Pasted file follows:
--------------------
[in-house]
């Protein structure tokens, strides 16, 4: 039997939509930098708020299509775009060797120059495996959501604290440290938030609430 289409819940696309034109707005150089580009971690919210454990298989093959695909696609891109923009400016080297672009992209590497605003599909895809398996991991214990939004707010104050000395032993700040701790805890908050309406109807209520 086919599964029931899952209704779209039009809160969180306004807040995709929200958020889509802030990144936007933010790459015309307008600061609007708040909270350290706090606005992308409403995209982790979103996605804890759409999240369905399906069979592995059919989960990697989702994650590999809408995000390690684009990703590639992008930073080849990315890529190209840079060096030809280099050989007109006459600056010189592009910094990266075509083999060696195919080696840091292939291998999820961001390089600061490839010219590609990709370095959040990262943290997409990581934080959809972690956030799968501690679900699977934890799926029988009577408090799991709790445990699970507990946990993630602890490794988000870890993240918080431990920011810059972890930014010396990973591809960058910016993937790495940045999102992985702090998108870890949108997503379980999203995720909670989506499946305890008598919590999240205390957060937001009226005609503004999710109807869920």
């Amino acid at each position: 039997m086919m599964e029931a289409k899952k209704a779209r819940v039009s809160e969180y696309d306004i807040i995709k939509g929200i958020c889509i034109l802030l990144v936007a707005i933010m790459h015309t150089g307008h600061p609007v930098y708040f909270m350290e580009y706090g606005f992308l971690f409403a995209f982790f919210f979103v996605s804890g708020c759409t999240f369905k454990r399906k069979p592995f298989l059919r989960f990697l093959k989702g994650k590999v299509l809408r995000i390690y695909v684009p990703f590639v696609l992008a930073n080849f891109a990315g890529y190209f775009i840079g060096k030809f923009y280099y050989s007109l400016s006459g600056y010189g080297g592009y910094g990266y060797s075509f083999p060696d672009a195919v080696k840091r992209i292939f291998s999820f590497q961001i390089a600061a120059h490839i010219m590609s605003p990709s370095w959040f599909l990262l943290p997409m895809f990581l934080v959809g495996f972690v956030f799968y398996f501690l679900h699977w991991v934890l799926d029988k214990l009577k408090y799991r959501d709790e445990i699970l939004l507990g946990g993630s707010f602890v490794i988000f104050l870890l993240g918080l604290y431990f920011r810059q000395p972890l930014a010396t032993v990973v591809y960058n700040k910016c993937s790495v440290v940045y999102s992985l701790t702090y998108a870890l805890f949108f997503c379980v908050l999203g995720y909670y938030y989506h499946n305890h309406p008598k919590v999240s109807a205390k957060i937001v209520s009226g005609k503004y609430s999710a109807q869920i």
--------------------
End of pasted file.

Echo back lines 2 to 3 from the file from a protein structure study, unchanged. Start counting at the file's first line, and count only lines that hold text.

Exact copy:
């Protein structure tokens, strides 16, 4: 039997939509930098708020299509775009060797120059495996959501604290440290938030609430 289409819940696309034109707005150089580009971690919210454990298989093959695909696609891109923009400016080297672009992209590497605003599909895809398996991991214990939004707010104050000395032993700040701790805890908050309406109807209520 086919599964029931899952209704779209039009809160969180306004807040995709929200958020889509802030990144936007933010790459015309307008600061609007708040909270350290706090606005992308409403995209982790979103996605804890759409999240369905399906069979592995059919989960990697989702994650590999809408995000390690684009990703590639992008930073080849990315890529190209840079060096030809280099050989007109006459600056010189592009910094990266075509083999060696195919080696840091292939291998999820961001390089600061490839010219590609990709370095959040990262943290997409990581934080959809972690956030799968501690679900699977934890799926029988009577408090799991709790445990699970507990946990993630602890490794988000870890993240918080431990920011810059972890930014010396990973591809960058910016993937790495940045999102992985702090998108870890949108997503379980999203995720909670989506499946305890008598919590999240205390957060937001009226005609503004999710109807869920």
């Amino acid at each position: 039997m086919m599964e029931a289409k899952k209704a779209r819940v039009s809160e969180y696309d306004i807040i995709k939509g929200i958020c889509i034109l802030l990144v936007a707005i933010m790459h015309t150089g307008h600061p609007v930098y708040f909270m350290e580009y706090g606005f992308l971690f409403a995209f982790f919210f979103v996605s804890g708020c759409t999240f369905k454990r399906k069979p592995f298989l059919r989960f990697l093959k989702g994650k590999v299509l809408r995000i390690y695909v684009p990703f590639v696609l992008a930073n080849f891109a990315g890529y190209f775009i840079g060096k030809f923009y280099y050989s007109l400016s006459g600056y010189g080297g592009y910094g990266y060797s075509f083999p060696d672009a195919v080696k840091r992209i292939f291998s999820f590497q961001i390089a600061a120059h490839i010219m590609s605003p990709s370095w959040f599909l990262l943290p997409m895809f990581l934080v959809g495996f972690v956030f799968y398996f501690l679900h699977w991991v934890l799926d029988k214990l009577k408090y799991r959501d709790e445990i699970l939004l507990g946990g993630s707010f602890v490794i988000f104050l870890l993240g918080l604290y431990f920011r810059q000395p972890l930014a010396t032993v990973v591809y960058n700040k910016c993937s790495v440290v940045y999102s992985l701790t702090y998108a870890l805890f949108f997503c379980v908050l999203g995720y909670y938030y989506h499946n305890h309406p008598k919590v999240s109807a205390k957060i937001v209520s009226g005609k503004y609430s999710a109807q869920i």